Members of the public are being urged to take care this Bonfire Night by NHS Tayside and the emergency services.
The health board along with Police Scotland and the Scottish Fire and Rescue Service (SFRS) are urging people to stick to the latest coronavirus restrictions as well as think about the impact that the private use of fireworks can have on both onlookers and the emergency services.
Dr Emma Fletcher, NHS Tayside’s Interim Director of Public Health said: “If people are considering celebrating Bonfire Night, it is really important that they remember to follow the latest guidance.
“The level of coronavirus circulating in the community in Tayside is continuing to rise so please do not visit any other households indoors.
“If you are going meet other households outdoors you must stick to six people from no more than two households and still stay at least 2 metres away from anyone who is not part of your household.”
With coronavirus restrictions cancelling organised firework displays it is likely that more people will be tempted to get together to hold private firework displays and bonfires in their gardens.
SFRS local senior officer for Dundee, Angus, Perth and Kinross and local area commander, Gordon Pyre reminded people about the threat that the private use of fireworks can pose to onlookers.
He said: “Every year people are injured by fireworks and children in particular are at risk.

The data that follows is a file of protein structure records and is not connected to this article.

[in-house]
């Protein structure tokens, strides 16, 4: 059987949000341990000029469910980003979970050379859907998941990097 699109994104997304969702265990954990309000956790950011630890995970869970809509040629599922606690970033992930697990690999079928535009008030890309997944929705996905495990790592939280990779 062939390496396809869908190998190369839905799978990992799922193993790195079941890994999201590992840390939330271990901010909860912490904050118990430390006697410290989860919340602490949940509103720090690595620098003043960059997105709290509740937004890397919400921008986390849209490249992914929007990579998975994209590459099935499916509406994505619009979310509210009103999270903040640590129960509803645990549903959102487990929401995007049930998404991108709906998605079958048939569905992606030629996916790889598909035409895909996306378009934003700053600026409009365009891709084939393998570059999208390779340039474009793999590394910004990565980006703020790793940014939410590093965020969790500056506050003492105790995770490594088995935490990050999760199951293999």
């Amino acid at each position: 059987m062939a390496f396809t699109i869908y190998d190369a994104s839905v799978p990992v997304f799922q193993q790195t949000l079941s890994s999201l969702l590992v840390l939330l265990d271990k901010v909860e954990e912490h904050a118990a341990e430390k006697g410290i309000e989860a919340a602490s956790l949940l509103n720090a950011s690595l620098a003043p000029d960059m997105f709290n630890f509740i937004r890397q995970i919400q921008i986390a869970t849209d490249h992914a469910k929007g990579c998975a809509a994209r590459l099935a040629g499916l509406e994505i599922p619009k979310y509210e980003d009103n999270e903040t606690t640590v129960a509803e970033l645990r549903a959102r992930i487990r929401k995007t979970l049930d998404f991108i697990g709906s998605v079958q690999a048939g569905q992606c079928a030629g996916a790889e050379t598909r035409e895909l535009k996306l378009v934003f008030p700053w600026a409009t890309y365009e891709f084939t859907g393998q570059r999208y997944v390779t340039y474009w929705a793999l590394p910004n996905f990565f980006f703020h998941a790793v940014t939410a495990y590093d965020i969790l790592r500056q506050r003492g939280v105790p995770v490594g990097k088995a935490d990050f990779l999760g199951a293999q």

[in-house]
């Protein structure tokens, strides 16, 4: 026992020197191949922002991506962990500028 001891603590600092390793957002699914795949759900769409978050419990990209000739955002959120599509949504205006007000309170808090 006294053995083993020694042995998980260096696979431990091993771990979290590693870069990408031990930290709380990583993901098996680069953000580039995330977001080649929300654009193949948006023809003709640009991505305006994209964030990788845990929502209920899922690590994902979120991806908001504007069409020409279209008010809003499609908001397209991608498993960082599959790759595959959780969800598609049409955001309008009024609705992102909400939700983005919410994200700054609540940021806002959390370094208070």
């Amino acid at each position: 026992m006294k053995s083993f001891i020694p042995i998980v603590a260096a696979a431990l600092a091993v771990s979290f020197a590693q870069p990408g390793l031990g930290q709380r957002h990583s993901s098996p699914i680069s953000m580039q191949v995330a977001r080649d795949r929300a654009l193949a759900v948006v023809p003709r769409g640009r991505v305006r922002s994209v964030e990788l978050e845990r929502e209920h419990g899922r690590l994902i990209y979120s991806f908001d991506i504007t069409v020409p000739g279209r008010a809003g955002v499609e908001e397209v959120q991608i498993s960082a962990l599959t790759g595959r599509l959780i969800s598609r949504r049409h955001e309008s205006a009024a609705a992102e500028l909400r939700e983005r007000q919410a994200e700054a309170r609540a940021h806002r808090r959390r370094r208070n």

“We know some may consider using fireworks within a private setting this year due to Covid-19 leaving many public events cancelled.
“That is why we have created a Fireworks Code which should be your first port of call if you are planning on buying fireworks. It is designed to help keep you and your loved ones safe.
“Bonfire Night is the busiest night of the year for the SFRS and it is vital that Scotland’s emergency services maintain the capacity to respond to emergencies.”
Dr Andrew Bogacz, NHS Tayside consultant in emergency medicine also warned against the dangers of sparklers.
He said: “It is really upsetting to see people especially children, injured by fireworks. It is regrettable that many of the firework-related burn injuries we see in the emergency department could have been avoided if the safety guidance was followed.
“It is easy to forget that, despite how pretty sparklers look, they can inflict a nasty burn if not handled and disposed of correctly. This year I would like to urge everyone to take extra care around fireworks and enjoy their displays safely.”
Police Scotland’s Tayside Division Superintendent Elaine Logue added: “Typically, this period is very busy for emergency services and while the cancellation of events and the early or continued closure of licensed venues is likely to result in a reduction in the number of people out and about, we can’t be complacent.
“We have been engaging with young people to highlight the risks associated with reckless behaviour involving fireworks and alcohol.
“Parents and guardians also have a vital role to play in this and I would ask you to have a frank conversation with those in your care about the risks of getting involved in disorder.
“Any behaviour that puts communities at risk, or endangers the safety of emergency services, will not be tolerated.
“Please help us keep the celebrations enjoyable and safe for everyone. The vast majority are complying with the legal restrictions in place and we are grateful for your efforts.”
To read the Scottish Fire and Rescue Service’s Fireworks Code, click here.
Ideas for fun Bonfire Night activities for children and families can be found here.